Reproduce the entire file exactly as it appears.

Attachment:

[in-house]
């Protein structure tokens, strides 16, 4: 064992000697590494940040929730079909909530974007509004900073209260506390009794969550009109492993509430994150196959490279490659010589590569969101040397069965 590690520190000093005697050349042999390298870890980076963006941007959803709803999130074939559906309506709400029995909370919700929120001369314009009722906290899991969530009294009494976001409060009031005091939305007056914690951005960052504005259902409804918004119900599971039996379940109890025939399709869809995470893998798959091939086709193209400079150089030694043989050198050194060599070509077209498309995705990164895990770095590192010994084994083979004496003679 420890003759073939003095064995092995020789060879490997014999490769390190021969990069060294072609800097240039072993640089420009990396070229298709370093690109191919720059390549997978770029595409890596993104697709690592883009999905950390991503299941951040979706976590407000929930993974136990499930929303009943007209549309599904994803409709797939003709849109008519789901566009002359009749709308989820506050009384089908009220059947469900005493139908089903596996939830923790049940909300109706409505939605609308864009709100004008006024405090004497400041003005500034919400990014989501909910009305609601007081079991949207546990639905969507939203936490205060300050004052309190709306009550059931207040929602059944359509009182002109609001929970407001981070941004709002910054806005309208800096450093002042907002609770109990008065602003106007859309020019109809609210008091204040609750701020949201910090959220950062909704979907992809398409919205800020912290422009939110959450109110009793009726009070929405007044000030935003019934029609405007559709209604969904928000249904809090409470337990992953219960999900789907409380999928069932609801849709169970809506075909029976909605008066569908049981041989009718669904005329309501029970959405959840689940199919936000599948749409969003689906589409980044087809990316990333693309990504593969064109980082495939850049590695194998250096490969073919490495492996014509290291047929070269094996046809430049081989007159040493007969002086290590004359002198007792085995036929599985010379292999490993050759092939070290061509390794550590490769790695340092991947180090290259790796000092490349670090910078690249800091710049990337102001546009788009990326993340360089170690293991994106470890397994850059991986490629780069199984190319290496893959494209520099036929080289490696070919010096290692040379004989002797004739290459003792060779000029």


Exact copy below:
[in-house]
């Protein structure tokens, strides 16, 4: 064992000697590494940040929730079909909530974007509004900073209260506390009794969550009109492993509430994150196959490279490659010589590569969101040397069965 590690520190000093005697050349042999390298870890980076963006941007959803709803999130074939559906309506709400029995909370919700929120001369314009009722906290899991969530009294009494976001409060009031005091939305007056914690951005960052504005259902409804918004119900599971039996379940109890025939399709869809995470893998798959091939086709193209400079150089030694043989050198050194060599070509077209498309995705990164895990770095590192010994084994083979004496003679 420890003759073939003095064995092995020789060879490997014999490769390190021969990069060294072609800097240039072993640089420009990396070229298709370093690109191919720059390549997978770029595409890596993104697709690592883009999905950390991503299941951040979706976590407000929930993974136990499930929303009943007209549309599904994803409709797939003709849109008519789901566009002359009749709308989820506050009384089908009220059947469900005493139908089903596996939830923790049940909300109706409505939605609308864009709100004008006024405090004497400041003005500034919400990014989501909910009305609601007081079991949207546990639905969507939203936490205060300050004052309190709306009550059931207040929602059944359509009182002109609001929970407001981070941004709002910054806005309208800096450093002042907002609770109990008065602003106007859309020019109809609210008091204040609750701020949201910090959220950062909704979907992809398409919205800020912290422009939110959450109110009793009726009070929405007044000030935003019934029609405007559709209604969904928000249904809090409470337990992953219960999900789907409380999928069932609801849709169970809506075909029976909605008066569908049981041989009718669904005329309501029970959405959840689940199919936000599948749409969003689906589409980044087809990316990333693309990504593969064109980082495939850049590695194998250096490969073919490495492996014509290291047929070269094996046809430049081989007159040493007969002086290590004359002198007792085995036929599985010379292999490993050759092939070290061509390794550590490769790695340092991947180090290259790796000092490349670090910078690249800091710049990337102001546009788009990326993340360089170690293991994106470890397994850059991986490629780069199984190319290496893959494209520099036929080289490696070919010096290692040379004989002797004739290459003792060779000029």